I had mentioned:
To which Logan responded, with actual formulas and stuff!
Thanks! This is one of those moments I really love our little community. Even if I don’t know the answer to a problem, someone else is more than willing to step in to provide!
I was at work when I posted my other reply, so I couldn’t get at my machine settings. Now that I’m home, I was able to open GC on my laptop and check my them. I drew up a quick diagram of the top beam of my machine in relation to the bed, and then overlaid the chains to mock up the position of the sled:
So, in the absolute, worst case scenario, if the bit was literally at the top of the bed, I would have 140.56 degrees of separation between the chains.
So to solve if:
m = 18 kg (~40 lbs)
a = 140.56 deg
F = (m x 0.5) ÷ cos(a x 0.5)
F = (18 x 0.5) ÷ cos(140.56 x 0.5)
F = 9 ÷ cos(70.28)
F = 9 ÷ 0.3374
F = 26.673 kg, or 58.8039 lbs.
So the load forces are 7 lbs lighter on my motors than the stock frame, which are cited around 65 lbs. I had initially been worried that I could be overloading the motors with my heavier sled, but after doing the math it doesn’t seem like that really is an issue.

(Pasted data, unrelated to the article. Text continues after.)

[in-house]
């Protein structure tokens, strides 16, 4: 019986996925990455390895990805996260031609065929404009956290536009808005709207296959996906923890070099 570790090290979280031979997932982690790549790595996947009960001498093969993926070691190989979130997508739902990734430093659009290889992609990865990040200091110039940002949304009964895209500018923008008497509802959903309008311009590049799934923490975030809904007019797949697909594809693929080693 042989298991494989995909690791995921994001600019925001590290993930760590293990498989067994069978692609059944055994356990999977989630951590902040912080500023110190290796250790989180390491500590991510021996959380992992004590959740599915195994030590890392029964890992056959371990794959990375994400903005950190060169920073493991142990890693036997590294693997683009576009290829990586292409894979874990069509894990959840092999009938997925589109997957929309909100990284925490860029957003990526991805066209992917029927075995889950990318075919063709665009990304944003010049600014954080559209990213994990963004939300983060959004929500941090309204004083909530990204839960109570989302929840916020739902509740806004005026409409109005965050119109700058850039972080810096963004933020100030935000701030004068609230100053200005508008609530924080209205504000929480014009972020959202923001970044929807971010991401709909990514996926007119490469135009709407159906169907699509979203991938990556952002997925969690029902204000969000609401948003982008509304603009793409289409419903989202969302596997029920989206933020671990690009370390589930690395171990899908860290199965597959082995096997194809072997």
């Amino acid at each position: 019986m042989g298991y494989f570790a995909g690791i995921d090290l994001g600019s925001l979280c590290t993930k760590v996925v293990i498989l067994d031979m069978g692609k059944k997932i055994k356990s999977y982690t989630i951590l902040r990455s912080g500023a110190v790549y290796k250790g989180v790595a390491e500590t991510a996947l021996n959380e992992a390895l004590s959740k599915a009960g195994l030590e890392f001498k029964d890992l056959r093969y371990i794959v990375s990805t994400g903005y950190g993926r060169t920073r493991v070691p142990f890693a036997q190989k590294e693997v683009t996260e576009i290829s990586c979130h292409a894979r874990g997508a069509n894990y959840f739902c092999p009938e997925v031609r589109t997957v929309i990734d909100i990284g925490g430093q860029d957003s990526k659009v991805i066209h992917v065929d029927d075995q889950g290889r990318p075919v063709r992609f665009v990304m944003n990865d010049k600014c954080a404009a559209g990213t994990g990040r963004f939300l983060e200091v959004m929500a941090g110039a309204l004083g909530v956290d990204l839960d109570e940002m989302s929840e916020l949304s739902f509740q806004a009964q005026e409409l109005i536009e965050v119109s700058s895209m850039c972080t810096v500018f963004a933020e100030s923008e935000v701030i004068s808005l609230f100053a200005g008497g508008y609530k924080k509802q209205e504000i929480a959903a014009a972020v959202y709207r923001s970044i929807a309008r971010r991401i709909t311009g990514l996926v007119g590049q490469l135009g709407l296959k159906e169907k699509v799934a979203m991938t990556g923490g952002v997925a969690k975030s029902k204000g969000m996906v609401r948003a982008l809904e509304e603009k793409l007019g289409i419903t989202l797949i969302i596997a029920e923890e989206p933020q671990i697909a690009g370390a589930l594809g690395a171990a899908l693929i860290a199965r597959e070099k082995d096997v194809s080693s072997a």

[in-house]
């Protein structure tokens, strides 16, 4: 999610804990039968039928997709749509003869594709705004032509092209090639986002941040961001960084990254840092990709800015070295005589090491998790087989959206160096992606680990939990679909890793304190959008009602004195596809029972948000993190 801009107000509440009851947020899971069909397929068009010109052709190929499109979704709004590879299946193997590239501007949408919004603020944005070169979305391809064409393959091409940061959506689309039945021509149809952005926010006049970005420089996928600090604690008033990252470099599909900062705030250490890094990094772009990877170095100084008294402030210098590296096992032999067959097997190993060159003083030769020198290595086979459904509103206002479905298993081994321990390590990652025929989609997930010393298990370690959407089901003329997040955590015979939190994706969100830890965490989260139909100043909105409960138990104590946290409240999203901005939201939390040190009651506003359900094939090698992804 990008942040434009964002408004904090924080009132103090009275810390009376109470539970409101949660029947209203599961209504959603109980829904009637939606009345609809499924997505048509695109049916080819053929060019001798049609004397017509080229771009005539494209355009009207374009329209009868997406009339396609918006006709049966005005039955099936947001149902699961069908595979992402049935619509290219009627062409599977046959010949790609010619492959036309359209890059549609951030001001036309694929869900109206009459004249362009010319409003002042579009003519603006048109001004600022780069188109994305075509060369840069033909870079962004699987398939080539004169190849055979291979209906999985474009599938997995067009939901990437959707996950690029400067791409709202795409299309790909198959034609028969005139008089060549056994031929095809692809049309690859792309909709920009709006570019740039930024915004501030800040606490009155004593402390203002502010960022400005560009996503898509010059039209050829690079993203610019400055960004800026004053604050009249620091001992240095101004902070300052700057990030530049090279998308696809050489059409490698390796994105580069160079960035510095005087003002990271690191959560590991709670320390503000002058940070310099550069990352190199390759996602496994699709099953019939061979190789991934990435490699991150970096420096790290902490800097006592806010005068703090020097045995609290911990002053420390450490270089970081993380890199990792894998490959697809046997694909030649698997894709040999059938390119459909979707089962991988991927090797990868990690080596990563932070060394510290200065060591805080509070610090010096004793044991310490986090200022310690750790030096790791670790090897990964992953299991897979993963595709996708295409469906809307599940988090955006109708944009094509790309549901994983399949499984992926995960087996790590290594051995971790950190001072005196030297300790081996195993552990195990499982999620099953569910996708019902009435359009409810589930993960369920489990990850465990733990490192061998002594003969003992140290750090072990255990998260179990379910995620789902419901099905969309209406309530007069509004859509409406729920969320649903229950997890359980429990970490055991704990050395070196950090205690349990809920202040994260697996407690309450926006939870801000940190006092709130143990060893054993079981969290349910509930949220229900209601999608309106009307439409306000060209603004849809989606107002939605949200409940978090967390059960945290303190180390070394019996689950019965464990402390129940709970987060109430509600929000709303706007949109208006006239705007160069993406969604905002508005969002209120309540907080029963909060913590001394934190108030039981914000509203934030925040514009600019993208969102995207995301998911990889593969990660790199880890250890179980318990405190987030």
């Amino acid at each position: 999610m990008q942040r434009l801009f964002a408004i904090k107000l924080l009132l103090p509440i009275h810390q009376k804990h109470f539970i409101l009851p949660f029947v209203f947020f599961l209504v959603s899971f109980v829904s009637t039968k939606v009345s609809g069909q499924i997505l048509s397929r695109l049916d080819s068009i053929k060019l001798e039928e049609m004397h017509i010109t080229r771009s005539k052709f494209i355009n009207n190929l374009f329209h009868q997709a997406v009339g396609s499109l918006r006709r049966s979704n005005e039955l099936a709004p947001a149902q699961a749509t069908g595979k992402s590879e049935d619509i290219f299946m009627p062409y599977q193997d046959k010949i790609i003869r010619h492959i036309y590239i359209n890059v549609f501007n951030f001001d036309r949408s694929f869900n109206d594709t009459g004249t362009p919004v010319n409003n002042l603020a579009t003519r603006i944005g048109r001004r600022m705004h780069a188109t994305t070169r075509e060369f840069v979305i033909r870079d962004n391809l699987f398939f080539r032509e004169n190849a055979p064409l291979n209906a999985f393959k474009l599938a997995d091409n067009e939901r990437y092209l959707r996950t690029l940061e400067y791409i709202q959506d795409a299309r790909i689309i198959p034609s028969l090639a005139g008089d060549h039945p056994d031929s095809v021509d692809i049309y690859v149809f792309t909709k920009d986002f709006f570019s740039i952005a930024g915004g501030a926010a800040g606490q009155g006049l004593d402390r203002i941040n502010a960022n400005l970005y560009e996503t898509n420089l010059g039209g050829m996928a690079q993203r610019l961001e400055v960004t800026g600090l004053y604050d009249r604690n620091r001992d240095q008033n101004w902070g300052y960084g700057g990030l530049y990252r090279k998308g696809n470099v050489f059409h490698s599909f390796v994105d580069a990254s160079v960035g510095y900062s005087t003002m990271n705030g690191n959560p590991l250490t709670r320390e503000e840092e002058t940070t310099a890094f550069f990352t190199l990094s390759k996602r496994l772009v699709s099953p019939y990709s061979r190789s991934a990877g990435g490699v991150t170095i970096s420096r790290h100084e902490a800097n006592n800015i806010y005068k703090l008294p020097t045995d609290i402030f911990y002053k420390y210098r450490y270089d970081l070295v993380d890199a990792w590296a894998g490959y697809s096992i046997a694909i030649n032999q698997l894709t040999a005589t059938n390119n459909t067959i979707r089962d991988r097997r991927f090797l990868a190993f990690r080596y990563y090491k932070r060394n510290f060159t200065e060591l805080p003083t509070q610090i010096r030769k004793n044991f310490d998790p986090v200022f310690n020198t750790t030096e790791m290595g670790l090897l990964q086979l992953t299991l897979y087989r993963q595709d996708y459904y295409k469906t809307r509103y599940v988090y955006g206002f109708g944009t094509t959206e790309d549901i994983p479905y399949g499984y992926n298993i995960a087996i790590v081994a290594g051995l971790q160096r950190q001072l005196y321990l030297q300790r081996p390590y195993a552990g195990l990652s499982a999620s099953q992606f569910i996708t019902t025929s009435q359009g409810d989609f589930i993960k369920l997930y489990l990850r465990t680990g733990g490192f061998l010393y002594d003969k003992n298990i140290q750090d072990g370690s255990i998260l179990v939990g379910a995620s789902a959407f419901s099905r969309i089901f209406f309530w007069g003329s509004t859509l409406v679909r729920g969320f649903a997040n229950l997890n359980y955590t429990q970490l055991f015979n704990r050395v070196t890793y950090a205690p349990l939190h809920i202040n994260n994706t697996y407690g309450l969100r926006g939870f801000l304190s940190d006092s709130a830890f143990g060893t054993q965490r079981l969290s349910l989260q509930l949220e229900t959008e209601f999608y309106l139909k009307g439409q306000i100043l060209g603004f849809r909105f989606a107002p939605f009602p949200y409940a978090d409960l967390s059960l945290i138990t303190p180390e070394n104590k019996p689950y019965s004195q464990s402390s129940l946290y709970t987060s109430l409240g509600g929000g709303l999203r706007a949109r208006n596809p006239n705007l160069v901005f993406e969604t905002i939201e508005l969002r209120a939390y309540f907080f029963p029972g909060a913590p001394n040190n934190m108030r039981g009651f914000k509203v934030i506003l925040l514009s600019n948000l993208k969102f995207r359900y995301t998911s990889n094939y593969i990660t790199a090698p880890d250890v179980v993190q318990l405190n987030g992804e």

The big take away from this is that I will have to be careful extending the length of the top beam and therefore the motor spacing. If I simply increase the beam length to 12 feet, my math says that will be 76 lbs at the motors, which is well beyond their stall load. So I would need to 1) raising the height of the beam, or 2) reduce the weight of the sled. I think that 2) would be the easiest solution to the problem, because reducing the sled to the stock 30 lbs puts ~60 lbs to the motors.
However, I think if greater accuracy is the goal, 1) would be the better solution to the problem. I can see there being a trade-off where adding too much height would introduce greater chain sag, so this may have to be tested to find its optimal ratio. But to me, I can image that in the areas where there are the most tension on the sled could introduce more error. So having the motors higher would reduce the amount of tension pulling at either side of the sled.
Or I’m completely off and we’ll all be laughing about this in an hour anyways